I was thinking tonight at a twitter tool I could use to talk and enlarge audiences on the social web. May be a general social web tool (facebook, twitter, etc.)

    For example: Twitter for a multi-language audience. If you’re from x you receive the x1 msgs, if you are from y you receive only y1 msgs, etc. This way I can talk to people from different corners of the world without sending them messages that they are not interested in or cannot understand. Big companies could use this, users could use this too.

    Andrei Sava

  • jmdines

    I read a funny blog about “twitter enlightenment” today that made me laugh, here is the link – 10 Steps to Twitter Enlightenment.

  • Ryan Kelly

    Brian – great post. I wonder if the lack of knowledge of how to effectively use tools such as Twitter is the culprit to poor retention rates. How many times have we heard people who are not on Twitter say things like “I don’t have time to be on that”, or “I’m not interested in knowing what people are having for lunch”.

    OK, then follow the people who provide relevant, useful information! And if you spend 15 minutes on Twitter per day, you can effectively build a core audience of engaged followers, essentially providing a broadcast channel for you or your brand to distribute information.

    I recently ran a quick study to see who was actually paying attention on Twitter and measured the response rate to a “useful” post.

  • Kevin


  • Juan Lulli

    While the pundits and the analysts will obsess over whether the Nielsen numbers captured, measured, and reported its findings on Twitter retention accurately and responsibly, they will end up missing the very point of the discussion. Which is this: Is there something about Twitter – in the way that relationships are cultivated and sustained– that makes Twitter inhabitants struggle more to survive and thrive than in Facebook?

    Regardless of whether Nielsen missed one or another thing in its measurement of Twitter retention, what the results will show, at the end of the day, is that Twitter does have higher attrition among its users.

    Reason is, it’s just harder to survive and thrive in a community where the value of your persona is not in the asset of your profile (as in the case of Facebook), but rather the currency of your conversation and the worth of the information you bring to the shared table of the community.

    In a way, as social media pushes us further forward into the future at speeds we hardly fathom, Twitter brings us back to the olden times of Plato and Aristotle when words had meaning.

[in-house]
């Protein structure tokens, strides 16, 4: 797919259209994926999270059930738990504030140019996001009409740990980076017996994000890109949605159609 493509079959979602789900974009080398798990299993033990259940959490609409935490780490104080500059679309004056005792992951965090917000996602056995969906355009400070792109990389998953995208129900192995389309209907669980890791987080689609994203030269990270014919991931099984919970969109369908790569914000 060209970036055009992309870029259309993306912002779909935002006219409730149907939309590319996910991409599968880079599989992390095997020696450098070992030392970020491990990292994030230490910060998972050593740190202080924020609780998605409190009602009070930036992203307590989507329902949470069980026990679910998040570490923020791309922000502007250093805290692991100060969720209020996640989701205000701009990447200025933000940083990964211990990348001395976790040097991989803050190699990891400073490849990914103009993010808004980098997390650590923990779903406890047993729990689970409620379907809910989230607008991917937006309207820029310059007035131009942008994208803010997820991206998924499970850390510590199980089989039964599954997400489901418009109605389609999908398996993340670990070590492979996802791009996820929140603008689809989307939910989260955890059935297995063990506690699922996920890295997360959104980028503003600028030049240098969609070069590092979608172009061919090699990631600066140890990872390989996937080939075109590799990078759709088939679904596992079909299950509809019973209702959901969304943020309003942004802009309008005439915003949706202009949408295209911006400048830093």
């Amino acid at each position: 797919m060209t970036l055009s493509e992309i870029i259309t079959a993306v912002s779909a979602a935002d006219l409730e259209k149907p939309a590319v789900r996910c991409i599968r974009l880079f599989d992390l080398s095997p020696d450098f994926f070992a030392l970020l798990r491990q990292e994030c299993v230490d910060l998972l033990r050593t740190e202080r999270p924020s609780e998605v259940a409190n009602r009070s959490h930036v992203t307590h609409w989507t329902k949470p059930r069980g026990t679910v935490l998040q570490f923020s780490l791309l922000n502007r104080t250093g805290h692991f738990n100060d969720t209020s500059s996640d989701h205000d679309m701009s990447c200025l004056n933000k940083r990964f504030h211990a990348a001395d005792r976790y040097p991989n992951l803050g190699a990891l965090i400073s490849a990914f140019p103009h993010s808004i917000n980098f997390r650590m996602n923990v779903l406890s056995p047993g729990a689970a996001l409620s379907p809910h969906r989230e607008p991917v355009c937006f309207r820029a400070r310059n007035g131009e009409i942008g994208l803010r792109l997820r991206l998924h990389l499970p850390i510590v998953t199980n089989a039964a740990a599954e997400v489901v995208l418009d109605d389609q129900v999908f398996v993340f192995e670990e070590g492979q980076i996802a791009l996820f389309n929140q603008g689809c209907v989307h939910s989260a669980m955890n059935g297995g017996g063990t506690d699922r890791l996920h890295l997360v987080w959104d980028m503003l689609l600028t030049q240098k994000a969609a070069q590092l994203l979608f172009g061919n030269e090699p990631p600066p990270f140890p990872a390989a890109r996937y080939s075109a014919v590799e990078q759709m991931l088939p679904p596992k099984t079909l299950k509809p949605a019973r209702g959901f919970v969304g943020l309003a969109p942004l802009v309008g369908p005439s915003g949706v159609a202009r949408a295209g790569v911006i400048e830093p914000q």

• Simon Mainwaring

    The follow vs. follow through argument is, at its core, a study in the competition going on between means of communication and meaningful communication. As our lives are increasingly consumed by Facebook pages, IM, Twitter, RSS feeds, Digg Thumbs Up’s, url shorteners, embedded HTML, emoticons and hyperlinks, there is little doubt about the premium placed on timely information. It has reached a point where the value of information seemingly diminishes in direct proportion to how old it is. As if an article written six months ago might well as be ten years old.

    This tendency will only increase as we hurtle towards a real-time web. FriendFeed has launched the world’s first real-time, live streaming, social media service that is set to revolutionize all media. Yet as people constantly and seamlessly update their “lifestream”, I wonder about the role of meaningful communication?

    The funny – and yes timely – Flutter April Fools joke (below) parodied our growing obsession with instantaneous information, exposing the growing misunderstanding that the newness of a means of communication automatically makes that communication meaningful.

    The important distinction, as Zeus Jones points out, is that while real time information loses value over time, timeless pieces grow in value.

    When you consider brands also rely on an emotional connection with their customers to motivate their behavior, this confusion can be costly. Of course, a meaningful connection isn’t always timeless but the same limitations apply. Hoping to generate trust, interest or loyalty in 140 characters alone is as misguided as a guy wheeling out his best one-liner at a bar. Brands must use a composite of media to build an effective relationship with their customers, rather than see social media as an end in itself. Even when a brand, its products or social entrepreneurship becomes the focal point for conversation it must also play the overarching role of “aggregator and curator”, as Joseph Jaffe asserts, “to provide a place where consumers can see the conversations pulled together, engage with the brand, hear the story in the brand’s voice”.